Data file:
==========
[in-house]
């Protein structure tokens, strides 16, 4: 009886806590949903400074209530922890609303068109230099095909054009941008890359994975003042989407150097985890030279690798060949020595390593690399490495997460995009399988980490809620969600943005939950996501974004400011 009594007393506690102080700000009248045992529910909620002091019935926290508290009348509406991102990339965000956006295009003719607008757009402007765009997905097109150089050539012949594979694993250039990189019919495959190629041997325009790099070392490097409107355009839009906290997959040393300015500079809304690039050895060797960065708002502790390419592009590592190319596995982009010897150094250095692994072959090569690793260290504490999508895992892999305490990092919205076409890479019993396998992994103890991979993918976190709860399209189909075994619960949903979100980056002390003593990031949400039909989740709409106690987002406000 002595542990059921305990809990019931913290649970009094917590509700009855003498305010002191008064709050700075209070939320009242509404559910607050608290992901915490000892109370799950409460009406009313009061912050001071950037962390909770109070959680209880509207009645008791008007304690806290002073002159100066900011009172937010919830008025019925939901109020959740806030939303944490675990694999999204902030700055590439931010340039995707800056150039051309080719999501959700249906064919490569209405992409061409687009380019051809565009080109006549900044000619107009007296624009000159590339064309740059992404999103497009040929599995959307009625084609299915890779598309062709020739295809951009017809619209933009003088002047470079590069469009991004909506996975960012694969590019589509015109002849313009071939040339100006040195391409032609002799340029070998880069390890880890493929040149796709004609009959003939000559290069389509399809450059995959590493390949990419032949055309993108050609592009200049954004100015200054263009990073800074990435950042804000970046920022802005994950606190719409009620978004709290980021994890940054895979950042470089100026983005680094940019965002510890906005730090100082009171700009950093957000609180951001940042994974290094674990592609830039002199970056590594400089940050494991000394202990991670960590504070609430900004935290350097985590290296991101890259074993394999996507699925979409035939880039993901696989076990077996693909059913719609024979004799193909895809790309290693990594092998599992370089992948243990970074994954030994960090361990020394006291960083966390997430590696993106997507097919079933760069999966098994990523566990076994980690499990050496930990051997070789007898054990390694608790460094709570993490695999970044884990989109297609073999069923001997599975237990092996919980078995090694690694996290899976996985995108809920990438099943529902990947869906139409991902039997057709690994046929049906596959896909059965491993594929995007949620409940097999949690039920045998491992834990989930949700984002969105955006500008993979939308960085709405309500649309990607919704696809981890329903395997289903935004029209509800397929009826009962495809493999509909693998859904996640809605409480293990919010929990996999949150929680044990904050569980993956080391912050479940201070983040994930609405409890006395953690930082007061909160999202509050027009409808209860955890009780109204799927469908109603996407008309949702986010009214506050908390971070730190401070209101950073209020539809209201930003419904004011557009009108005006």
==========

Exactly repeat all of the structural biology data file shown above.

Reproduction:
[in-house]
């Protein structure tokens, strides 16, 4: 009886806590949903400074209530922890609303068109230099095909054009941008890359994975003042989407150097985890030279690798060949020595390593690399490495997460995009399988980490809620969600943005939950996501974004400011 009594007393506690102080700000009248045992529910909620002091019935926290508290009348509406991102990339965000956006295009003719607008757009402007765009997905097109150089050539012949594979694993250039990189019919495959190629041997325009790099070392490097409107355009839009906290997959040393300015500079809304690039050895060797960065708002502790390419592009590592190319596995982009010897150094250095692994072959090569690793260290504490999508895992892999305490990092919205076409890479019993396998992994103890991979993918976190709860399209189909075994619960949903979100980056002390003593990031949400039909989740709409106690987002406000 002595542990059921305990809990019931913290649970009094917590509700009855003498305010002191008064709050700075209070939320009242509404559910607050608290992901915490000892109370799950409460009406009313009061912050001071950037962390909770109070959680209880509207009645008791008007304690806290002073002159100066900011009172937010919830008025019925939901109020959740806030939303944490675990694999999204902030700055590439931010340039995707800056150039051309080719999501959700249906064919490569209405992409061409687009380019051809565009080109006549900044000619107009007296624009000159590339064309740059992404999103497009040929599995959307009625084609299915890779598309062709020739295809951009017809619209933009003088002047470079590069469009991004909506996975960012694969590019589509015109002849313009071939040339100006040195391409032609002799340029070998880069390890880890493929040149796709004609009959003939000559290069389509399809450059995959590493390949990419032949055309993108050609592009200049954004100015200054263009990073800074990435950042804000970046920022802005994950606190719409009620978004709290980021994890940054895979950042470089100026983005680094940019965002510890906005730090100082009171700009950093957000609180951001940042994974290094674990592609830039002199970056590594400089940050494991000394202990991670960590504070609430900004935290350097985590290296991101890259074993394999996507699925979409035939880039993901696989076990077996693909059913719609024979004799193909895809790309290693990594092998599992370089992948243990970074994954030994960090361990020394006291960083966390997430590696993106997507097919079933760069999966098994990523566990076994980690499990050496930990051997070789007898054990390694608790460094709570993490695999970044884990989109297609073999069923001997599975237990092996919980078995090694690694996290899976996985995108809920990438099943529902990947869906139409991902039997057709690994046929049906596959896909059965491993594929995007949620409940097999949690039920045998491992834990989930949700984002969105955006500008993979939308960085709405309500649309990607919704696809981890329903395997289903935004029209509800397929009826009962495809493999509909693998859904996640809605409480293990919010929990996999949150929680044990904050569980993956080391912050479940201070983040994930609405409890006395953690930082007061909160999202509050027009409808209860955890009780109204799927469908109603996407008309949702986010009214506050908390971070730190401070209101950073209020539809209201930003419904004011557009009108005006």